About Last Night, or Why Cheryl Strayed’s Reading Was WILD

by Makoto Azuma

I can’t explain it logically, but I don’t have to because I know it’s true: Last night, I turned a corner. I thought I was simply going to Housing Works Bookstore because I love The Rumpus and because I wanted to hear Cheryl Strayed read from her new memoir Wild. That was true, but the moment Dayna Kurtz got on stage with her guitar and kicked the night off by singing “Please Mama, Let Me Come Home,” a voice in the marrow of my bones started saying over and over again, “This is it.”

The reading was wonderful. Hearing a chapter from Wild as well as several readings of Cheryl’s amazing Dear Sugar column was wonderful. Being there with a good friend and also making new friends was wonderful, but beyond those tiny, beautiful things, I felt happy in a deep way, a way that said “You’re moving in the right direction. Here’s one more sign post to prove it.”

Here are just a few of the gems from Cheryl’s work I heard last night:

“How do we travel through the different terrains we have to travel through & carry the beast that is our life?”

“Quit worrying about your career. You don’t have a career, you have a life. Do the work.”

“You will believe you no longer have a right to tiny, beautiful things. You are wrong. You do.”

“You don’t need a reason to leave someone you love. Wanting to leave is enough.”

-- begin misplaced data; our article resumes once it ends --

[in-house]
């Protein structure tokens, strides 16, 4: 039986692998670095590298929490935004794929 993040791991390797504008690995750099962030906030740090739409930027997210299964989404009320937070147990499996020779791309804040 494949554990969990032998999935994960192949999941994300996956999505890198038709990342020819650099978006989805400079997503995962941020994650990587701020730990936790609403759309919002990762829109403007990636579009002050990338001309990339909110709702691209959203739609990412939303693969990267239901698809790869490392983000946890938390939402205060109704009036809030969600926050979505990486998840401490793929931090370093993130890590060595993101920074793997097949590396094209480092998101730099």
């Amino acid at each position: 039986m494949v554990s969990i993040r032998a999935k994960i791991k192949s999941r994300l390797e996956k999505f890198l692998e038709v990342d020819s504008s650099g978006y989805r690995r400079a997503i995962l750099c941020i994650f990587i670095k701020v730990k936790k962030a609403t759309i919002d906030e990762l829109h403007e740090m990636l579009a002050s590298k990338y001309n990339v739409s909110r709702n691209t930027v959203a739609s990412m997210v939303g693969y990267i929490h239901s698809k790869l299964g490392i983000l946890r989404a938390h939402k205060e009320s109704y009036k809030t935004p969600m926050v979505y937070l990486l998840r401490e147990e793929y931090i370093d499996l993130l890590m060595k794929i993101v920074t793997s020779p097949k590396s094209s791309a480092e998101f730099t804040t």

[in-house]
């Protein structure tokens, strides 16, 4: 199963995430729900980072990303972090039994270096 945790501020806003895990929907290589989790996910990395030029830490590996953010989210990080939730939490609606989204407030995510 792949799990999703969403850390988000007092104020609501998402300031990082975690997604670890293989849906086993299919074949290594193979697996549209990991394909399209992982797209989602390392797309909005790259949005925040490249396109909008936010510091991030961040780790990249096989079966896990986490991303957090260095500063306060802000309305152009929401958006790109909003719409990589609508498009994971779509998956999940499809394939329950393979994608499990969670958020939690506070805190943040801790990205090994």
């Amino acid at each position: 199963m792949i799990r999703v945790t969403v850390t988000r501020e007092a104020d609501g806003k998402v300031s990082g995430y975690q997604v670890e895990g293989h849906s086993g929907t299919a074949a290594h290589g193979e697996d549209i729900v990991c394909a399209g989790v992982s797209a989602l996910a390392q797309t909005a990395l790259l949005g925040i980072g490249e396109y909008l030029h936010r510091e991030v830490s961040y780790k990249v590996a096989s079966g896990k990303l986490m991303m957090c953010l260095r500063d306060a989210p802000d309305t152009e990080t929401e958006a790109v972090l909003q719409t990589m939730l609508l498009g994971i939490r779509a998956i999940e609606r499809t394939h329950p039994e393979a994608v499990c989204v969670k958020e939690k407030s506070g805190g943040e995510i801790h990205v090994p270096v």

“We swim there, in the direction of whatever that is, towards real life.”

“No one will protect you from your suffering. You have to live it.”

“The whole thing about making art is that you have to be brave which is different from not being afraid.”

So, yeah. It was quite a night. I even have a coffee mug that says “Be Brave Enough to Break Your Own Heart   — Sugar” to prove it. Also, a thousand and one thank you’s to Christine Zilka for tickets to the Sold Out reading.


One response to “About Last Night, or Why Cheryl Strayed’s Reading Was WILD

  1. @Saeed: awww! When I admitted to myself that I needed to give away the tickets, which fell on the same night as my husband’s birthday, I asked myself, “What would Sugar do?” And Sugar would make sure that the tickets went to someone who needed to be there more than I needed to be there, and who could be nurtured by her spirit and her words. Cheryl Strayed/Sugar=amazing, and so are you.

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